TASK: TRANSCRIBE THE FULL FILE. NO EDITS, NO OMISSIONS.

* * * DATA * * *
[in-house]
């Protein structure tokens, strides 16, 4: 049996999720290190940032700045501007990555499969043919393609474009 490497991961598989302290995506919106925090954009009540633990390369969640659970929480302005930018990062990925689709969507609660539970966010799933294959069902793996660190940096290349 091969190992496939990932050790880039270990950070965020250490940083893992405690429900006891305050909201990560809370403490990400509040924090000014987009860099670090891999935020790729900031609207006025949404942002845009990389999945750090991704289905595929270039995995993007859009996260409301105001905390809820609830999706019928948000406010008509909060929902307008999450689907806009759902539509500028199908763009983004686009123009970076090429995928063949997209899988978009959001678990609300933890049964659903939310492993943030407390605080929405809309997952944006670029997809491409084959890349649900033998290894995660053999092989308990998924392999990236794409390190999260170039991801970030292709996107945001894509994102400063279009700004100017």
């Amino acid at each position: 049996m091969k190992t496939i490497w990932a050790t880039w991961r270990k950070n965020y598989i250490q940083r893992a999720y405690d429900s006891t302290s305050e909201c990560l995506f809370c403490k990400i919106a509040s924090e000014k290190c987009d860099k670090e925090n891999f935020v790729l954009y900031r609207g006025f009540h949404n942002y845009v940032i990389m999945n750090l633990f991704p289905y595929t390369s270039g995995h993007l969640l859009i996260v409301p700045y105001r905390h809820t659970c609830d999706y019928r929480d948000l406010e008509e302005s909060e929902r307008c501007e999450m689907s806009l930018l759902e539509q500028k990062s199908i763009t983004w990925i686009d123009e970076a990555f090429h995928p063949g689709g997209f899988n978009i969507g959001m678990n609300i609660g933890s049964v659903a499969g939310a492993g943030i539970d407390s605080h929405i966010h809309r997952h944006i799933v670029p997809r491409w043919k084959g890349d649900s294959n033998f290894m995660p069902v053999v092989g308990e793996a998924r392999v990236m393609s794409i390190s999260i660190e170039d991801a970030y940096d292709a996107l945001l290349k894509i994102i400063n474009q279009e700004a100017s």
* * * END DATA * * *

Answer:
[in-house]
């Protein structure tokens, strides 16, 4: 049996999720290190940032700045501007990555499969043919393609474009 490497991961598989302290995506919106925090954009009540633990390369969640659970929480302005930018990062990925689709969507609660539970966010799933294959069902793996660190940096290349 091969190992496939990932050790880039270990950070965020250490940083893992405690429900006891305050909201990560809370403490990400509040924090000014987009860099670090891999935020790729900031609207006025949404942002845009990389999945750090991704289905595929270039995995993007859009996260409301105001905390809820609830999706019928948000406010008509909060929902307008999450689907806009759902539509500028199908763009983004686009123009970076090429995928063949997209899988978009959001678990609300933890049964659903939310492993943030407390605080929405809309997952944006670029997809491409084959890349649900033998290894995660053999092989308990998924392999990236794409390190999260170039991801970030292709996107945001894509994102400063279009700004100017």
């Amino acid at each position: 049996m091969k190992t496939i490497w990932a050790t880039w991961r270990k950070n965020y598989i250490q940083r893992a999720y405690d429900s006891t302290s305050e909201c990560l995506f809370c403490k990400i919106a509040s924090e000014k290190c987009d860099k670090e925090n891999f935020v790729l954009y900031r609207g006025f009540h949404n942002y845009v940032i990389m999945n750090l633990f991704p289905y595929t390369s270039g995995h993007l969640l859009i996260v409301p700045y105001r905390h809820t659970c609830d999706y019928r929480d948000l406010e008509e302005s909060e929902r307008c501007e999450m689907s806009l930018l759902e539509q500028k990062s199908i763009t983004w990925i686009d123009e970076a990555f090429h995928p063949g689709g997209f899988n978009i969507g959001m678990n609300i609660g933890s049964v659903a499969g939310a492993g943030i539970d407390s605080h929405i966010h809309r997952h944006i799933v670029p997809r491409w043919k084959g890349d649900s294959n033998f290894m995660p069902v053999v092989g308990e793996a998924r392999v990236m393609s794409i390190s999260i660190e170039d991801a970030y940096d292709a996107l945001l290349k894509i994102i400063n474009q279009e700004a100017s």